“What we found for our 124 sharks that we sampled was that about one-third of them came in with mercury levels that were over the Food and Drug Administration’s action level of one part per million,” Robert Hunter, director of Mote Marine Laboratory’s Center for Shark Research in Sarasota, said in a statement. The cobra is a delicious saltwater fish that sadly can soak up a lot of mercury.
Strong Angler Tina Corrode with what’s left of her swordfish you like catching daytime or nighttime swordfish, you might want to be careful how much of it you eat. Because swordfish is up at the very top of the list in terms of mercury content for saltwater fish.
Although most people throw back jacks and refer to them as a “junk fish”, but for those of you that do eat them, be careful! Greater Amber jack South Atlantic grouper (i.e. gag, scamp, red and snowy) Tile fish (also called golden or white snapper) Banded Rudder fish.
We’d love to hear from you… Let us know of any other saltwater fish high in mercury that we missed in the comment section. This is especially dangerous for pregnant and breastfeeding women because fetuses and newborns are very sensitive to mercury.Find out the best fish to eat and in what amounts.
For that reason, women who are planning to become pregnant may want to begin to avoid fish that are higher in mercury before they become pregnant. The effects of methyl mercury poisoning include cerebral palsy, blindness, deafness, impaired mental functioning, impaired lung function, growth problems, and having a small head.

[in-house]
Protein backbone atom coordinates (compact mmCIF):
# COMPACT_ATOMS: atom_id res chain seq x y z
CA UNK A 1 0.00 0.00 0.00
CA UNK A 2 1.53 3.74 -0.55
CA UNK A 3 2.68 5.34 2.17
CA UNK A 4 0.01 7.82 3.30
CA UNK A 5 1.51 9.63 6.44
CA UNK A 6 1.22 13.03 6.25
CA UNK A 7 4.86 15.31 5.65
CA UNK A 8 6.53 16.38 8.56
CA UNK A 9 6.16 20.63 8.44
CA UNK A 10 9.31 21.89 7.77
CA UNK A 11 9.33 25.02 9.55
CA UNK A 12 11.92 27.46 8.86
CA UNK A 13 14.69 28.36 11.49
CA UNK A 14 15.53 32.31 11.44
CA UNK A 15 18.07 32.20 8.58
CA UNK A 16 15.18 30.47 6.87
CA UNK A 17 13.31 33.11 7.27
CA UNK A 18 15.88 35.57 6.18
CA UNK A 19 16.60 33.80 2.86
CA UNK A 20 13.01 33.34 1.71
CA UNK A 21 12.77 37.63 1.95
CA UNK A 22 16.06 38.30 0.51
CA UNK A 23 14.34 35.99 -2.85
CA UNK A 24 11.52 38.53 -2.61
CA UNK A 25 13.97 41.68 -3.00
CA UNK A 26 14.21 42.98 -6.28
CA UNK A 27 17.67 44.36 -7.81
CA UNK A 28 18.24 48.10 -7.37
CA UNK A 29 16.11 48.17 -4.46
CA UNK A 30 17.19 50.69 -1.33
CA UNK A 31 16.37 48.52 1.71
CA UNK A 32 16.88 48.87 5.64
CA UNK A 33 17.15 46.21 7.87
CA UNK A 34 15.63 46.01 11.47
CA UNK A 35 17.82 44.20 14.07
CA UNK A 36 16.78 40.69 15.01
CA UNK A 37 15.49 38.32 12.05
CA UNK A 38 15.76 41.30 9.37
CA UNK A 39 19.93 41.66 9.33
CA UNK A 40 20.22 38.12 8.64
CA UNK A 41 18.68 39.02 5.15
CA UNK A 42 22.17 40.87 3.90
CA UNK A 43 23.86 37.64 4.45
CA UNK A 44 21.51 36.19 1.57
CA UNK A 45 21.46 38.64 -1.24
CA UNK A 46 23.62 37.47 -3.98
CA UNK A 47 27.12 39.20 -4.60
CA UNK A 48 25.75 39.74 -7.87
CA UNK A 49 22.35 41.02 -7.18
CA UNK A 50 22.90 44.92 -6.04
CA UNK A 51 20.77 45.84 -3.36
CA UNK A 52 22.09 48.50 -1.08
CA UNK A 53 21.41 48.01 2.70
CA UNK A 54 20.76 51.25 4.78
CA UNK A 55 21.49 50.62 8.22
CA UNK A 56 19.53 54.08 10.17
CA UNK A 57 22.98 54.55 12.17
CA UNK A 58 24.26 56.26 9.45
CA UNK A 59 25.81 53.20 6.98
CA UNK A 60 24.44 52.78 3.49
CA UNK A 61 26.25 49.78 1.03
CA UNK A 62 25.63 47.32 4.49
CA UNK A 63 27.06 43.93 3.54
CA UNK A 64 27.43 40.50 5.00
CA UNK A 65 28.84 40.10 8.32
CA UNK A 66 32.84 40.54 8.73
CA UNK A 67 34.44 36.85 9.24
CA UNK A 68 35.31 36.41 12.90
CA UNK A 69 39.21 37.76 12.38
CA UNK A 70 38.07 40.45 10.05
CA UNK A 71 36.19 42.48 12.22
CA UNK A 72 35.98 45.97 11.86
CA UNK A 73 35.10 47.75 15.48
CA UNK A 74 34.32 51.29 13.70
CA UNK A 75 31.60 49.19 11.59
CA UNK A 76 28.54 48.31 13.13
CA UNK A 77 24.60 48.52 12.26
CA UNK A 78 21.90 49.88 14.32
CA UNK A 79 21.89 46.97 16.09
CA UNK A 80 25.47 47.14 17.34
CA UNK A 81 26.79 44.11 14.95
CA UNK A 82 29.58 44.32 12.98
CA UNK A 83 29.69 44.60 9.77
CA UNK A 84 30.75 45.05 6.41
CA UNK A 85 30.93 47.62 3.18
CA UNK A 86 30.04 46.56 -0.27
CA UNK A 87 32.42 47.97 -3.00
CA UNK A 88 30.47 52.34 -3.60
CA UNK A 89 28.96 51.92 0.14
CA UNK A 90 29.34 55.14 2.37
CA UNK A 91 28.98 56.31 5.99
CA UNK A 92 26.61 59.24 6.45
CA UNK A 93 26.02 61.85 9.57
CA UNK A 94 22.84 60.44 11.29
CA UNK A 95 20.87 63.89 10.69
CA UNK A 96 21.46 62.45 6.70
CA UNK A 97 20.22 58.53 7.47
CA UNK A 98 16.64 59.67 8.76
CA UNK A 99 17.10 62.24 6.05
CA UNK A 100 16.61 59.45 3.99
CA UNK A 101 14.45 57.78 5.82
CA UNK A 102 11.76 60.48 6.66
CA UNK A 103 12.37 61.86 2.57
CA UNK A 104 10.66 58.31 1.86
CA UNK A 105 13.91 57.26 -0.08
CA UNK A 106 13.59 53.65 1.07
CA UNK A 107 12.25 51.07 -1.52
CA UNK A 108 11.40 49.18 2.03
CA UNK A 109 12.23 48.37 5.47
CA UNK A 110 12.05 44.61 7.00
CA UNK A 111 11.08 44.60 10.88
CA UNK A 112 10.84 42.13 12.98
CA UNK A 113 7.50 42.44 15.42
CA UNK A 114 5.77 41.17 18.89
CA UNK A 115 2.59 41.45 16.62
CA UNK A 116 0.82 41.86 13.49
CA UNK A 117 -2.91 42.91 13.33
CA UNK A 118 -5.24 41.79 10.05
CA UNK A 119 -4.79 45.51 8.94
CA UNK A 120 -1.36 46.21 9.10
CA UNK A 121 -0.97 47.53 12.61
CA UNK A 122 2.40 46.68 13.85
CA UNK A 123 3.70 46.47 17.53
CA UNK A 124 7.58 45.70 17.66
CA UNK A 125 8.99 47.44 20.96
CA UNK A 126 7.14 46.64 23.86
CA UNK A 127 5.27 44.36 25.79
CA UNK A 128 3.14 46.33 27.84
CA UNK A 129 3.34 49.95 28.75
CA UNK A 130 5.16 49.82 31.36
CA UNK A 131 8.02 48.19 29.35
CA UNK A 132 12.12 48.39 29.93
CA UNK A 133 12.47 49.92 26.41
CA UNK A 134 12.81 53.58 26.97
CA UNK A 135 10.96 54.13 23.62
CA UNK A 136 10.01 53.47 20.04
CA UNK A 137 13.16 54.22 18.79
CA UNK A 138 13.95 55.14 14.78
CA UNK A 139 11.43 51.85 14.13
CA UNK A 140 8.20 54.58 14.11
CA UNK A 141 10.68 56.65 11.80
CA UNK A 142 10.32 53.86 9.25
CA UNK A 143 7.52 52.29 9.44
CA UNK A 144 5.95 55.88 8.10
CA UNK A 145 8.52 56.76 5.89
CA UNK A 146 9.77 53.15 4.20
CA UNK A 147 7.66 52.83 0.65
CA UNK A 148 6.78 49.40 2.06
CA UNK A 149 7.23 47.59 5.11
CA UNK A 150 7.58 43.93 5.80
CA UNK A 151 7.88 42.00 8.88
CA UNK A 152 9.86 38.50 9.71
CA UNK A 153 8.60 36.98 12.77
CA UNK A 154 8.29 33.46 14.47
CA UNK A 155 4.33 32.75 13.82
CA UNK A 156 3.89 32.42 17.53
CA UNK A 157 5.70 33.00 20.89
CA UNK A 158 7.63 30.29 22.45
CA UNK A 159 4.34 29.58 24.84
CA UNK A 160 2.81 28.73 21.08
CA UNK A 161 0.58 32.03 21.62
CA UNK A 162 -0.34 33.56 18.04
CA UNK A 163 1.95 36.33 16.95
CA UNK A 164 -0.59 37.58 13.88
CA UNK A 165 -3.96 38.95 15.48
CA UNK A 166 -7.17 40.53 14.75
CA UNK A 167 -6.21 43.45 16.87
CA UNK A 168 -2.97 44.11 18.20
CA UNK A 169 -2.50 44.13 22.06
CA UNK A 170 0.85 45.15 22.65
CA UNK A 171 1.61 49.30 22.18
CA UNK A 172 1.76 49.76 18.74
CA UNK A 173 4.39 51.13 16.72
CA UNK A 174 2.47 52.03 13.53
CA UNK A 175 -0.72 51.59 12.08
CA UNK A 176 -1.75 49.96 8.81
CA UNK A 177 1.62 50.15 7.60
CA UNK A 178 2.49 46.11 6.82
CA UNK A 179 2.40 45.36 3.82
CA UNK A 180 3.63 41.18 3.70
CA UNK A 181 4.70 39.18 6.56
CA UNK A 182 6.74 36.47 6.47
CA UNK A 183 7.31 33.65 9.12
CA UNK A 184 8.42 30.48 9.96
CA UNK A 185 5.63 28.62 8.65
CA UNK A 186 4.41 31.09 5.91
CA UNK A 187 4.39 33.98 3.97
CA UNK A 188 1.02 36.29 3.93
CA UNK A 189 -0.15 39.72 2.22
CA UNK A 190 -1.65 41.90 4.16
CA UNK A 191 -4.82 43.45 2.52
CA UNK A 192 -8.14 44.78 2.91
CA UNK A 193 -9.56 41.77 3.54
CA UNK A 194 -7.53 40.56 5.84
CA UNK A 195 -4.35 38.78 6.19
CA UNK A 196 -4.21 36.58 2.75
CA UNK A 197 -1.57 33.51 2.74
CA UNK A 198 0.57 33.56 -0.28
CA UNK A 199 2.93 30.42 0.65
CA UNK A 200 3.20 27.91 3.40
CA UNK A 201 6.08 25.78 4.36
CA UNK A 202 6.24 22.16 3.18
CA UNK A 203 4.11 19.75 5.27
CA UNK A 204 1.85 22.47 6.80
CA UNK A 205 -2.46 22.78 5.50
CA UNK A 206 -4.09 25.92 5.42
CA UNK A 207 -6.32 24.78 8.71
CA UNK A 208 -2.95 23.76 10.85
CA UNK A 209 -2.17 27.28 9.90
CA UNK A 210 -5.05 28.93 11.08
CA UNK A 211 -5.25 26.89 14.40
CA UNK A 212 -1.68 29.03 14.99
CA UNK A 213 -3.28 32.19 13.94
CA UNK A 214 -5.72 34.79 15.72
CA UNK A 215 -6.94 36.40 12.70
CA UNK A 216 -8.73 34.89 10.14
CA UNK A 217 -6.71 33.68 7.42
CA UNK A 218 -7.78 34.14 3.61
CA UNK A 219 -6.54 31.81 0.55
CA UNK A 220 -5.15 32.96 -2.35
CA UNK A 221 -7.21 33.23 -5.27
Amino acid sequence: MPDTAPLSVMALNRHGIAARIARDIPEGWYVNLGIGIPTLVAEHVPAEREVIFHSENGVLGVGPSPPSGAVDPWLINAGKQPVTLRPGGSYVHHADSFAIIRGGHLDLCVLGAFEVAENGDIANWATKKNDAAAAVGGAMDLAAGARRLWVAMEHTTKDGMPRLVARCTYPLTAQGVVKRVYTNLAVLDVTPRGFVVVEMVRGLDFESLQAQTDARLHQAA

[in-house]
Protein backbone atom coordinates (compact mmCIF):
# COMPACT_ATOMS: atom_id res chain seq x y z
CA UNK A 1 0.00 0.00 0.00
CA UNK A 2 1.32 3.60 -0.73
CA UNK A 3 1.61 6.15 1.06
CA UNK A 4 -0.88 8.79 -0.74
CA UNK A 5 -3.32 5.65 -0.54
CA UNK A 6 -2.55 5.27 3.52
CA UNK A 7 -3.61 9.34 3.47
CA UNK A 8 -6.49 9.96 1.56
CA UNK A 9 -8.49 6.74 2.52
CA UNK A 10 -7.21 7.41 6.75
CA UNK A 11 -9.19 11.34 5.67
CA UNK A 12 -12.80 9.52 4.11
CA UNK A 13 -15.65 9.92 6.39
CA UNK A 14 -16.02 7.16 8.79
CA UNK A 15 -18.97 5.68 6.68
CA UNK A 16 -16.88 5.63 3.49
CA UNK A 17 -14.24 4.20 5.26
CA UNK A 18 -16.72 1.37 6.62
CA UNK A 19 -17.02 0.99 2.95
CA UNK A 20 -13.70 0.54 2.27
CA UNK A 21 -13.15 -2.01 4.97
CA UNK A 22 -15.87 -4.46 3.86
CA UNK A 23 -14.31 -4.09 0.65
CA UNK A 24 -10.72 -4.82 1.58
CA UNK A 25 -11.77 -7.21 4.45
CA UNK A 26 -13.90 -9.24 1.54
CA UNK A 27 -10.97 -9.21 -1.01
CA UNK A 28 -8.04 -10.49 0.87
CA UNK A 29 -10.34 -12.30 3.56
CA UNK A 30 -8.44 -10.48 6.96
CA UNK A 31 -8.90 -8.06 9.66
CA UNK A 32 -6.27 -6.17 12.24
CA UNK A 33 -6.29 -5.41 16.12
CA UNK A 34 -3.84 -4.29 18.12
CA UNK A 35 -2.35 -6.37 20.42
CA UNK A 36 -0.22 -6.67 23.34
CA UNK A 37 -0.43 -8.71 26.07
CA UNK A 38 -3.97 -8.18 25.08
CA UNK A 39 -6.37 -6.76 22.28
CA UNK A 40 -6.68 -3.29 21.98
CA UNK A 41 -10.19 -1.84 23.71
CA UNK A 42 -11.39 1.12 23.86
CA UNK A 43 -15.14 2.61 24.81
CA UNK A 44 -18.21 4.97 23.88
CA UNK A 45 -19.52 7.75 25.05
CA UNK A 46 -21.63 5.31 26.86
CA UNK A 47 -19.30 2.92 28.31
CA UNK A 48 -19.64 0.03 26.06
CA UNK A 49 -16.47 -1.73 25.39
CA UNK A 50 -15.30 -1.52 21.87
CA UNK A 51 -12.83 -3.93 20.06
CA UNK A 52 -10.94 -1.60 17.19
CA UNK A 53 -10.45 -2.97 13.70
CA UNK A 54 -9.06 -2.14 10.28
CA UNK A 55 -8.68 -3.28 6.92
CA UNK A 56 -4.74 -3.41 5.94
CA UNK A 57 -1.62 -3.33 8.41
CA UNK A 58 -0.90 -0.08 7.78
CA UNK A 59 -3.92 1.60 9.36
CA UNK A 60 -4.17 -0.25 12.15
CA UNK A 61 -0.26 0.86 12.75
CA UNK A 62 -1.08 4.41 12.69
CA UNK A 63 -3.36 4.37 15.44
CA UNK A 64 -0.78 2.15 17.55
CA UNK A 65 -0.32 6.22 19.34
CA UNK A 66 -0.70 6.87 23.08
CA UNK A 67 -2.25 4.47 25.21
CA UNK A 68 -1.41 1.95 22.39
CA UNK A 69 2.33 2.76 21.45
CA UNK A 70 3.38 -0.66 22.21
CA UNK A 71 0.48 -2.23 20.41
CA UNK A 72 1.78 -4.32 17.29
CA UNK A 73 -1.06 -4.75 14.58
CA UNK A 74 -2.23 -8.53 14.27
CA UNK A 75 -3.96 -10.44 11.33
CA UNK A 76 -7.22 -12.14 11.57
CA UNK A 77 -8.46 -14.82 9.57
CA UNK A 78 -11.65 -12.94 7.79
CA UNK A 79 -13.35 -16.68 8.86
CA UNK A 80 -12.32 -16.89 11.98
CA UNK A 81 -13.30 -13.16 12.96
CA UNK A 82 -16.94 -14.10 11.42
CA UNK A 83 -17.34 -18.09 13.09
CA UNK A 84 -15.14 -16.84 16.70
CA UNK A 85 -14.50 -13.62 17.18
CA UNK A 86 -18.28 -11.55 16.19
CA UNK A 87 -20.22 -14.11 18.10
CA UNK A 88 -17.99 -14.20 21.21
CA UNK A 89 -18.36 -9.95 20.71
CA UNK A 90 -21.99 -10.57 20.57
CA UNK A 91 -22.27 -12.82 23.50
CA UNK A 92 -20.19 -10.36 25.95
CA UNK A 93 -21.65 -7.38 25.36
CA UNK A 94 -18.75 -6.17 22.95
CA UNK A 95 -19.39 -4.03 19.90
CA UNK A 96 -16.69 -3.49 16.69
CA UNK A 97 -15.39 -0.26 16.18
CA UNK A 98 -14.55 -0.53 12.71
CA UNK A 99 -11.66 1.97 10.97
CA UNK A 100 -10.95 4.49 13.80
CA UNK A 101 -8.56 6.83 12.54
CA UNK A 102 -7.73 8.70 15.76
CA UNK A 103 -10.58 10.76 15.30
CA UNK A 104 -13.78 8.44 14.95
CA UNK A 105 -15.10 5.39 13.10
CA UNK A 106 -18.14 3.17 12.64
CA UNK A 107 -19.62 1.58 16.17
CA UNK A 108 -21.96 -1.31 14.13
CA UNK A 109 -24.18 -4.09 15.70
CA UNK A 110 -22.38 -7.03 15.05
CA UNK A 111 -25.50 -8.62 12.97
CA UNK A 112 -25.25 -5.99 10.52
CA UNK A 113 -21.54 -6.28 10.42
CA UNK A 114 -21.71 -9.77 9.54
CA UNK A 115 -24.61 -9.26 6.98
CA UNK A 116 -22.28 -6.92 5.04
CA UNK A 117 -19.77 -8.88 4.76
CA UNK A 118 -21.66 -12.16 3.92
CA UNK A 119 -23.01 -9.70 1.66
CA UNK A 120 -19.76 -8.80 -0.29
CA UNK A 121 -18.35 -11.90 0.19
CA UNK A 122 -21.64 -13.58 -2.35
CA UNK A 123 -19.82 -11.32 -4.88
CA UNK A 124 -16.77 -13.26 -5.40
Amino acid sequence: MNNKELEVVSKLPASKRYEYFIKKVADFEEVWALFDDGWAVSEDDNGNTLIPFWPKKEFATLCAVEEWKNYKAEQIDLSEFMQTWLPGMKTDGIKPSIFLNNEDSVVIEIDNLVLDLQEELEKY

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They are central components of some of the healthiest eating patterns, such as the Nordic, Mediterranean, and Japanese diets. But the reality is not all fish are created equal, and there are tremendous differences within this broad category of species.
In this article, we’ll reveal the best and worst fish to eat, and the criteria that sets them apart from one another. After all, there’s good reason health organizations like the American Heart Association urge folks to eat seafood at least 2 – 3 times a week.
For starters, the best seafood choices, which I’ll reveal shortly (patience, my friend), are packed with two super-duper-awesome nutrients: Chances are you’re pretty familiar with these two nutrition all-stars, but if you’d like for me to bore you with details, you can find out more about the benefits of higher-protein diets and omega-3 fatty acids.
In short, higher-protein diets seem to be a linchpin for overall health, appetite management, body composition, recovery from exercise, building/maintaining muscle, healthy aging, and glycemic balance to name a handful of benefits. Meanwhile, omega-3s are essential fatty acids (meaning you need to get them through food and/or supplemental sources) that are mission-critical for cellular health, healthy levels of inflammation, and for supporting the health of your heart, brain, mood, metabolism, eyes, skin, and immune system.
Among its many functions, B12 energizes the brain and nervous system and protects it from the buildup of potentially toxic compounds. Often overlooked, choline is an essential nutrient often grouped with B vitamins, and it is a building block for the neurotransmitter (a scientific name for a chemical that helps the nervous system communicate effectively and efficiently) acetylcholine, which is important for memory, mood, muscle control, and more.
Low selenium has been linked to declining brain health and cognitive function. Having said that, too much iodine can actually be problematic for thyroid function, but only when it’s combined with inadequate levels of selenium.